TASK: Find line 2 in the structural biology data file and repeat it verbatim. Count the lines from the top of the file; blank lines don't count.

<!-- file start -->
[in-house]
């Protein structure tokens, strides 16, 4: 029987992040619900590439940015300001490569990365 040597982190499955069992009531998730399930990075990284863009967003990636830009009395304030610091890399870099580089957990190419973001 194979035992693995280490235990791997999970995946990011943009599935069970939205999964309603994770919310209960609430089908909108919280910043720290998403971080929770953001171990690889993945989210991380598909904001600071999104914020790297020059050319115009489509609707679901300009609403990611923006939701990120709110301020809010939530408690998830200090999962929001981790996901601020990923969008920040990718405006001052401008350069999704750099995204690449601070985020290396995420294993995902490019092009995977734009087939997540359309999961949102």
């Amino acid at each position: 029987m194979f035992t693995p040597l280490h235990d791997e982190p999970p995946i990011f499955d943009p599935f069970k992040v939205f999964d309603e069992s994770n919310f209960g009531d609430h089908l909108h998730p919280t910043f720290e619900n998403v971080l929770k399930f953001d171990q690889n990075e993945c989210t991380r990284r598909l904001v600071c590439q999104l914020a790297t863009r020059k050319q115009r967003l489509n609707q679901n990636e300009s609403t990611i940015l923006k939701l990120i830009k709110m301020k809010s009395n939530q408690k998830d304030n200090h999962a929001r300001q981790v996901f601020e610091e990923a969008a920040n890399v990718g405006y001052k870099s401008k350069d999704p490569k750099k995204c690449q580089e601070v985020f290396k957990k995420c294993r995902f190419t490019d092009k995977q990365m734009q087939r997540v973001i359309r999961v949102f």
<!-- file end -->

């Protein structure tokens, strides 16, 4: 029987992040619900590439940015300001490569990365 040597982190499955069992009531998730399930990075990284863009967003990636830009009395304030610091890399870099580089957990190419973001 194979035992693995280490235990791997999970995946990011943009599935069970939205999964309603994770919310209960609430089908909108919280910043720290998403971080929770953001171990690889993945989210991380598909904001600071999104914020790297020059050319115009489509609707679901300009609403990611923006939701990120709110301020809010939530408690998830200090999962929001981790996901601020990923969008920040990718405006001052401008350069999704750099995204690449601070985020290396995420294993995902490019092009995977734009087939997540359309999961949102």